This mid-sized spaniel breed is treasured by those who hunt wild turkey and waterfowl in the marshy and swampy areas of the American South. A loving, intelligent, and energetic dog breeds, the Boykin Spaniel makes an excellent companion for an active household. And in the water, they will always outlast you.
One of the earliest of retrieving dog breeds is the English dog. Hunters still adore the Curly-Coated Retriever because they are a hardworking, versatile, and incredibly intelligent dog that can retrieve in the coldest water. Some refer to them as “the thinking man’s retriever”.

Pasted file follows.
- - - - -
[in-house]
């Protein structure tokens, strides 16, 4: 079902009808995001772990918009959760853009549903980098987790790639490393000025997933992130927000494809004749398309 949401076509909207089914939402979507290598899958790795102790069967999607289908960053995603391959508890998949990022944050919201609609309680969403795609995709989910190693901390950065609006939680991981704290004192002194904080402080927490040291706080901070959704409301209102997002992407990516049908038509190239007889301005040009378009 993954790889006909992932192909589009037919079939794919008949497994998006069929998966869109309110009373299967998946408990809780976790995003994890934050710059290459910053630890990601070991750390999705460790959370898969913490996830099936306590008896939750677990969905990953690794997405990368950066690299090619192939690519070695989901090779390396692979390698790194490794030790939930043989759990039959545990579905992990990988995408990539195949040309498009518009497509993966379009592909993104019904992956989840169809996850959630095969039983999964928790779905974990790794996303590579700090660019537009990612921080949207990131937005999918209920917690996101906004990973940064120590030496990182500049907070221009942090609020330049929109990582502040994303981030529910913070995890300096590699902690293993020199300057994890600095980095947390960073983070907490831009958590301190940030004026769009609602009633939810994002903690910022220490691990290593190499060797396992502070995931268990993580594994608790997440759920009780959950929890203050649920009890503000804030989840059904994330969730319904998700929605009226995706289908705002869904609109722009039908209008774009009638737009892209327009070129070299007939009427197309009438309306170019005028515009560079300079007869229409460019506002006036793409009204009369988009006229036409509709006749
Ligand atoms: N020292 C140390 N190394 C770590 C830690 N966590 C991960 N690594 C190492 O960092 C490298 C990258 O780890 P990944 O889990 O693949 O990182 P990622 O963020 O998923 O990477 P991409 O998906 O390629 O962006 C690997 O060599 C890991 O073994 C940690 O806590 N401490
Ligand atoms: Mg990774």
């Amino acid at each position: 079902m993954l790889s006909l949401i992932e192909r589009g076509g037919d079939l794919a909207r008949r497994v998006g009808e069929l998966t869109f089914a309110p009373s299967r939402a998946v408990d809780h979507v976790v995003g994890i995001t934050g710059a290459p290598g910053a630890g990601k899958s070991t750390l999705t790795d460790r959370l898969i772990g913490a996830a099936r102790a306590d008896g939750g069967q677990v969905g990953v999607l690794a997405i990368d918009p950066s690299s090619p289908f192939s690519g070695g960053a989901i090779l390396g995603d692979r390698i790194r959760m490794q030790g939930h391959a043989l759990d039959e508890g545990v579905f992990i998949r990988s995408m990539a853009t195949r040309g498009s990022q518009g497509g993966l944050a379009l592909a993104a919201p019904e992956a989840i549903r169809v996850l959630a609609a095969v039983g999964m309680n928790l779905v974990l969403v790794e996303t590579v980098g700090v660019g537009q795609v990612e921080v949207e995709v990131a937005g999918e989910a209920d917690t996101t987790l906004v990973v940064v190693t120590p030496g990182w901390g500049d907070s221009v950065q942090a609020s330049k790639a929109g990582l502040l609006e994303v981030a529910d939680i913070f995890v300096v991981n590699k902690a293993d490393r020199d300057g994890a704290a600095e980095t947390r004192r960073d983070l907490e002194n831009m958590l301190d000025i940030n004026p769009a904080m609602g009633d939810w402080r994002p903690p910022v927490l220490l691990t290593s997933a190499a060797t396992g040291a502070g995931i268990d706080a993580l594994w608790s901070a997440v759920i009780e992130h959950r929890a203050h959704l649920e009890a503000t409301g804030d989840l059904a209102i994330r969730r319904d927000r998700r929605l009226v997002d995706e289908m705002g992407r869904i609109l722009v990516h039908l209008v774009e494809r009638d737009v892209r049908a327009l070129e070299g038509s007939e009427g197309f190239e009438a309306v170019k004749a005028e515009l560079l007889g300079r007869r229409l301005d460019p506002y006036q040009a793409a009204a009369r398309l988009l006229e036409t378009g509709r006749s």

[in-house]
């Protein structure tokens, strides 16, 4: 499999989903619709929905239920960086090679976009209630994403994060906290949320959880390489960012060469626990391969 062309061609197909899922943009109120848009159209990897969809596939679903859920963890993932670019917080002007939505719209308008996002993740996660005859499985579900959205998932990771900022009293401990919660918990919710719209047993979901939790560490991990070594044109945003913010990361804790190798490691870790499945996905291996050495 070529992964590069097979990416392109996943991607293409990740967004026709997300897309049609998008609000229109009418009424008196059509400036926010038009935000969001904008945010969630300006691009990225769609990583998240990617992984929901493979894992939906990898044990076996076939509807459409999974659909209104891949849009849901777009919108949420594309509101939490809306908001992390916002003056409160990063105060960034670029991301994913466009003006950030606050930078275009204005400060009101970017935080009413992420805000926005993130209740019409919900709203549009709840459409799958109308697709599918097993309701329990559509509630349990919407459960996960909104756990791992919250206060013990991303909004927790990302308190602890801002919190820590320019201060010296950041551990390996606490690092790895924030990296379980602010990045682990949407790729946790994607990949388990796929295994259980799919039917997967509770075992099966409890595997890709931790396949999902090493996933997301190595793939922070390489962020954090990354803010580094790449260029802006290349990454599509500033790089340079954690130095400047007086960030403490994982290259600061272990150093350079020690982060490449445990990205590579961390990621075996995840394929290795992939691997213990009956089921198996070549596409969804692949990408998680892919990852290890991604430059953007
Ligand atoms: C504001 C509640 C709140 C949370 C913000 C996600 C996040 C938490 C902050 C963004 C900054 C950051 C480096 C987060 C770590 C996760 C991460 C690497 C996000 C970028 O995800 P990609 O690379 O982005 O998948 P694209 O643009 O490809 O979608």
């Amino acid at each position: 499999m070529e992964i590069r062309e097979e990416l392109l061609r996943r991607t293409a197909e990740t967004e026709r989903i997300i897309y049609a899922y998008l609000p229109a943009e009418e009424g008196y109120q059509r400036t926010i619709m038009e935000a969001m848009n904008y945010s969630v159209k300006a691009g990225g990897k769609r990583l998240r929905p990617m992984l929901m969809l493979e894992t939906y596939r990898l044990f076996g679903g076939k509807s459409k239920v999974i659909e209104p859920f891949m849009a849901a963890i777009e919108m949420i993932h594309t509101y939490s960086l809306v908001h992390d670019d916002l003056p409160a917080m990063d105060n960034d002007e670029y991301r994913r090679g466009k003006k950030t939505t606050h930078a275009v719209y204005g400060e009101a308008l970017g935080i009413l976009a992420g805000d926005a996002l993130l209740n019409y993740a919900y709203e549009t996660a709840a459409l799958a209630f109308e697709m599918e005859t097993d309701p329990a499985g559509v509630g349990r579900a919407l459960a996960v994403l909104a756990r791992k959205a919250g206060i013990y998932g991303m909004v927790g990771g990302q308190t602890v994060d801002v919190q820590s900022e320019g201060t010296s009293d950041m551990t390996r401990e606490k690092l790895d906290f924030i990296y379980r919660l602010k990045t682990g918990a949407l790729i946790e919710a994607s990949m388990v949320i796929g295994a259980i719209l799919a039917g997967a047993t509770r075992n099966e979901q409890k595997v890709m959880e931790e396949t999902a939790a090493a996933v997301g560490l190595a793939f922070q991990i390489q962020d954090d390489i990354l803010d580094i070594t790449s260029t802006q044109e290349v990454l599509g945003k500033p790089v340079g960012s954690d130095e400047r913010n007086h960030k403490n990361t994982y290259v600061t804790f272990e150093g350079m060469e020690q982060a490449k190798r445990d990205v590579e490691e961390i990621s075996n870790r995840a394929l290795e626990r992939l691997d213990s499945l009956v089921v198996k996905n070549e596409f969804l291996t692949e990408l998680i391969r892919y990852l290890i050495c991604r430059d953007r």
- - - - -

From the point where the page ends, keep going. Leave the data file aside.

Even with their refined appearance, Standard Poodles are more than just props for fashion shows. They are excellent in obedience and other dog breeds sports because of their intelligence and athleticism. Poodles still love to swim and were once employed as waterfowl retrievers throughout Europe.
Portuguese Water Dog
Fishermen consider this athletic and observant dog to be a true friend. This web-footed breed was used in their home country to swim out and retrieve lost gear and broken nets, as well as to “herd” fish into the nets. The Portuguese Water Dog breeds requires a lot of care and exercise, and they will be even happier if these activities occur in the water.